mental health | Texas Public Radio

mental health

Source: NAMI

AUSTIN — The Texas House has preliminarily approved a proposal offering to help repay student loans for psychiatrists who provide care in underserved parts of the state.

Passed Thursday 89-52, the bill provides help repaying student loans for medical personnel who work in “designated mental health professional shortage areas.”

Those qualifying would also have to treat Medicaid patients, low-income children or people confined to some state-run correctional facilities. The Senate passed the bill last month. It now needs only a final House vote to be sent to Gov. Greg Abbott to be signed into law.

According to a recent state report, fewer than 2,000 licensed psychiatrists were offering direct care in Texas as of September 2013.


HOUSTON — A grand jury has indicted two Harris County sergeants who are accused of leaving a mentally ill inmate unattended in his cell for weeks.

The Houston Chronicle reports Ricky D. Pickens-Wilson and John Figaroa were charged Tuesday and face up to 10 years in prison on allegations they left Terry Goodwin unattended in his jail cell. They are also charged with tampering with a governmental record for signing off on paperwork stating that Goodwin was in good condition.

A sheriff's office compliance team says Goodwin was found in his cell with insect-infested food containers, a feces-clogged toilet and ropes from his shredded jail uniform hanging from the ceiling. A whistleblower had tipped the team to the situation last fall. Investigators were not able to determine exactly how long Goodwin had been in the cell.

Getting Mental Health Help In High School

Mar 9, 2015

It used to be that students went to their school nurse to have their sore throat checked, or to get a vaccine.

But many kids have needs that go beyond physical health, whether it’s dealing with exposure to violence, or having suicidal thoughts.

From the Here & Now Contributors Network, Ruby de Luna reports that a growing number of schools in Seattle have started offering mental health services in response.

For Whitney Bischoff, high school was tough. On the first day of her freshman year, a childhood friend committed suicide. Things weren't any better at home — her father died when she was 7 and her mom was an alcoholic with an abusive boyfriend.

She had a hard time making friends.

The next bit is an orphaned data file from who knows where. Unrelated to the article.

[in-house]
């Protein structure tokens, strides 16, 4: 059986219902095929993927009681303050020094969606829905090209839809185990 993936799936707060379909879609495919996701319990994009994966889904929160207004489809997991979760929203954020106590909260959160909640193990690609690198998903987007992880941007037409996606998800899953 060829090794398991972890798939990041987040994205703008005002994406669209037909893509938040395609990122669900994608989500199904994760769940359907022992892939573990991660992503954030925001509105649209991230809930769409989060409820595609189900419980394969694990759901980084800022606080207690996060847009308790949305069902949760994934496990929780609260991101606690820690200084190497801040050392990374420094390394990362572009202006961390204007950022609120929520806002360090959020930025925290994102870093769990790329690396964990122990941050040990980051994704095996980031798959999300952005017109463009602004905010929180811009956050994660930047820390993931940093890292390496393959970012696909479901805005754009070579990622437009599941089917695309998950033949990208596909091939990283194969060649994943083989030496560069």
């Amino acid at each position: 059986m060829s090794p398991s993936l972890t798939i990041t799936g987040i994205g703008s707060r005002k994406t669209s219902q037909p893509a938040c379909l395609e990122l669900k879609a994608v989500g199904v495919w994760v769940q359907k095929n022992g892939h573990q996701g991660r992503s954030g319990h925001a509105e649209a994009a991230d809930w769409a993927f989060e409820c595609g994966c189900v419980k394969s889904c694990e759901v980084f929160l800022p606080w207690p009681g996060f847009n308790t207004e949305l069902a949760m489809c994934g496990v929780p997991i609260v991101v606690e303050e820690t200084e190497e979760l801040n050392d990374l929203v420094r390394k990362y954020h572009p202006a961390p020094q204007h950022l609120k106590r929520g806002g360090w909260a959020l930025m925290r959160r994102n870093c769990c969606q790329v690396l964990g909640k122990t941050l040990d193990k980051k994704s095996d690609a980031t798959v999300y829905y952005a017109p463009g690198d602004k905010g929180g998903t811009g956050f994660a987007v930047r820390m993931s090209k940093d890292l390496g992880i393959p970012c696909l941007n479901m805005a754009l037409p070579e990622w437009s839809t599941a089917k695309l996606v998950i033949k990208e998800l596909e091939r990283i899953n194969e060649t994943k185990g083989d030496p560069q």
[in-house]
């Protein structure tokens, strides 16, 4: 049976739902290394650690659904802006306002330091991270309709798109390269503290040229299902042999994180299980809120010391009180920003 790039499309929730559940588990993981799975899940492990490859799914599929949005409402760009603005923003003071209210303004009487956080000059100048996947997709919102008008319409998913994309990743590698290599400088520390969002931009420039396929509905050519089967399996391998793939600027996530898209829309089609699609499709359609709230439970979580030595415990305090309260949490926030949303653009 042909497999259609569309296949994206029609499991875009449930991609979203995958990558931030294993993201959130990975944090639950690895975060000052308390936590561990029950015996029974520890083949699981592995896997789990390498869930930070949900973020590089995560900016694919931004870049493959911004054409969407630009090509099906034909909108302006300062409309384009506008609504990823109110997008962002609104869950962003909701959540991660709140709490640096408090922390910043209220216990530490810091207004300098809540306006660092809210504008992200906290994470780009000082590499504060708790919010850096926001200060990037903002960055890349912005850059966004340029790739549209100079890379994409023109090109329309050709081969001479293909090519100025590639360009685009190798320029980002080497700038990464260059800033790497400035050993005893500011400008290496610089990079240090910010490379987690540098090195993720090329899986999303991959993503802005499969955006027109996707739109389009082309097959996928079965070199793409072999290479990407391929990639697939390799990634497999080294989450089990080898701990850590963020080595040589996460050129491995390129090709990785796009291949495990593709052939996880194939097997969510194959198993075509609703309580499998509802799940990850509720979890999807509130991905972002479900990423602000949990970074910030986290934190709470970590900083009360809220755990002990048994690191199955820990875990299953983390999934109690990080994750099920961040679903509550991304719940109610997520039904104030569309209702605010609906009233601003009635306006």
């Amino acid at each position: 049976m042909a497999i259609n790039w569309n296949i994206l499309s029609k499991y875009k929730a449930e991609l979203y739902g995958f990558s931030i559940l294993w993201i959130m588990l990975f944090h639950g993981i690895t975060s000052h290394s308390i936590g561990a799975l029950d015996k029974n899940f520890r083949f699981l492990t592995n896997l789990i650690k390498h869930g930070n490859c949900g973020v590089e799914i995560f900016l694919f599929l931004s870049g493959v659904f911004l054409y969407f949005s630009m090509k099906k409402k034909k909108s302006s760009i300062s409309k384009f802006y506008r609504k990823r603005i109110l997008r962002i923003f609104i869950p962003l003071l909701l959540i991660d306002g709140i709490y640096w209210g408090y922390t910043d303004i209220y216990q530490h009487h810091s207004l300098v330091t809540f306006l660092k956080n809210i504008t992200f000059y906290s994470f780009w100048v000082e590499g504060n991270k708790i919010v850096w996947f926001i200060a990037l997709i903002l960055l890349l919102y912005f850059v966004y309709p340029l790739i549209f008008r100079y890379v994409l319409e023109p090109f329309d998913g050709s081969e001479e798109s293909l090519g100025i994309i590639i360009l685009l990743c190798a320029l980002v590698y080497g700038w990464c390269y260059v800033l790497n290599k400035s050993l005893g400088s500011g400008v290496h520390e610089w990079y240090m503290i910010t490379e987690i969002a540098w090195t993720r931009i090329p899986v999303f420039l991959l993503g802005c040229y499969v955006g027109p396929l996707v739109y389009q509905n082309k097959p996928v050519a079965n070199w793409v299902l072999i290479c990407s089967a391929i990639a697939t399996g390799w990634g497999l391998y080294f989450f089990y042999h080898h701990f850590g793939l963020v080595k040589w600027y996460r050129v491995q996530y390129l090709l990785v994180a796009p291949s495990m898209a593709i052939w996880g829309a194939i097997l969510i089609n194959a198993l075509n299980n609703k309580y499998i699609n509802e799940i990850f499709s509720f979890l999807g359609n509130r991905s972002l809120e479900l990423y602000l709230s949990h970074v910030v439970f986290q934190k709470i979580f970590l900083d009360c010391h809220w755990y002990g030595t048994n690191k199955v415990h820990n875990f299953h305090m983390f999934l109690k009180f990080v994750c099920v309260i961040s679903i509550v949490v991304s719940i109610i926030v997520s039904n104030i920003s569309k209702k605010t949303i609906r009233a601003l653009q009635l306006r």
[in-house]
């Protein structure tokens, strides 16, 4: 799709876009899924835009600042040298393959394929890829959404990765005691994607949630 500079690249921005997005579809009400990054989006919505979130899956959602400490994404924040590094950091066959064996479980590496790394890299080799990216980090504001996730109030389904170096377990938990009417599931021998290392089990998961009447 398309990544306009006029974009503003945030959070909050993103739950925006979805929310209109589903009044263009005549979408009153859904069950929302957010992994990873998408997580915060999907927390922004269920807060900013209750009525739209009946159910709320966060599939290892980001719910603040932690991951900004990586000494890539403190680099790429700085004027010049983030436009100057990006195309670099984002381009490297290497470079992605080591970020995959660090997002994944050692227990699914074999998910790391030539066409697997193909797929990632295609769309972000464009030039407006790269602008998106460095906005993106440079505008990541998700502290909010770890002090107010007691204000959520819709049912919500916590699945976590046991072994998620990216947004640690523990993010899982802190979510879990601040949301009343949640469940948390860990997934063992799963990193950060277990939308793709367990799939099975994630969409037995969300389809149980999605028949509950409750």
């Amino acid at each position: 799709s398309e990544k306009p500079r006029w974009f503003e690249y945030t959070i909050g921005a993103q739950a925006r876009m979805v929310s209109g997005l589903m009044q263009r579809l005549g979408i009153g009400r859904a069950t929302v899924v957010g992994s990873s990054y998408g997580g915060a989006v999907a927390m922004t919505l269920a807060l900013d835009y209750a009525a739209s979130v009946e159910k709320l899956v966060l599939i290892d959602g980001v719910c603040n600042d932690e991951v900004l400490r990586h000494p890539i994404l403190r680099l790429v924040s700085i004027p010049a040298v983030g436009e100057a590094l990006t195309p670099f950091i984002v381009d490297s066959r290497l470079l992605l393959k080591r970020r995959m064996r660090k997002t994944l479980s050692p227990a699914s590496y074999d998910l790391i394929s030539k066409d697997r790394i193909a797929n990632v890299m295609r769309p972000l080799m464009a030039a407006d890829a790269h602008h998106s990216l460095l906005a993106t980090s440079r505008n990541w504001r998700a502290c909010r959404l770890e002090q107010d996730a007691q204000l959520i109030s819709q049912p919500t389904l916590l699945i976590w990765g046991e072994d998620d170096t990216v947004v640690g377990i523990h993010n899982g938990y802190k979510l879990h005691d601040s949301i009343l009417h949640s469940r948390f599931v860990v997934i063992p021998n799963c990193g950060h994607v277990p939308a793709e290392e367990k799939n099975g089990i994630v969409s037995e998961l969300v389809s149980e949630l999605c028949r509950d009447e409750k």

And when all the stress threatened to overwhelm her, she, too, considered suicide.

"I thought family was everything," Bischoff says. "I thought, if I didn't have family support – what am I going to do? Suicide seemed like the only way out."

Appeals Court Halts Texas Execution

Dec 3, 2014

A federal appeals court has halted the scheduled execution of a Texas prisoner whose attorneys say is too delusional to be put to death.

The 5th U.S. Circuit Court of Appeals granted a reprieve late Wednesday morning, less than eight hours before condemned killer Scott Panetti was set to receive a lethal injection.

Panetti was sentenced to death for fatally shooting his estranged wife’s parents 22 years ago.

Panetti’s lawyers are he’s too mentally ill to qualify for capital punishment, and they sought a delay for new competency tests.

A federal appeals court has halted the execution of Scott Panetti, a Texas prisoner convicted in the 1992 murder of his in-laws.

The 5th U.S. Circuit Court of Appeals granted a reprieve just hours before the 56-year-old inmate was scheduled to be killed via lethal injection. The court said it needed more time to "consider the late arriving and complex legal questions at issue in this matter."

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The legal process is scheduled to end in Texas today for Scott Panetti. He's a convicted killer set for execution. He's drawn worldwide attention because he has a 36-year history of chronic schizophrenia. From Dallas, NPR's Wade Goodwyn reports.

Scott Panetti thinks Satan will kill him on Dec. 3, and he’s partly right. He’s scheduled to be executed that day by the state of Texas.

Love, respect, integration into communities, work, housing, food and clean water: That's what mentally ill people, like all human beings, need. Instead, in many parts of the developing world, people with mental illness are chained, nearly starved and even locked in a cage with a wild animal like a hyena to scare the demons out of them.

Depression is common in teenagers, with 11 percent being diagnosed by age 18, and many more having depressive symptoms. Social and academic stress can trigger depression, and rates of depression tend to peak in adolescence around the age of 16.

It doesn't help that stressed-out teens often fall into hopelessness, says David Yeager, an assistant professor of psychology at the University of Texas at Austin. "When kids have hard things happen to them, they think it'll be like that way into the future."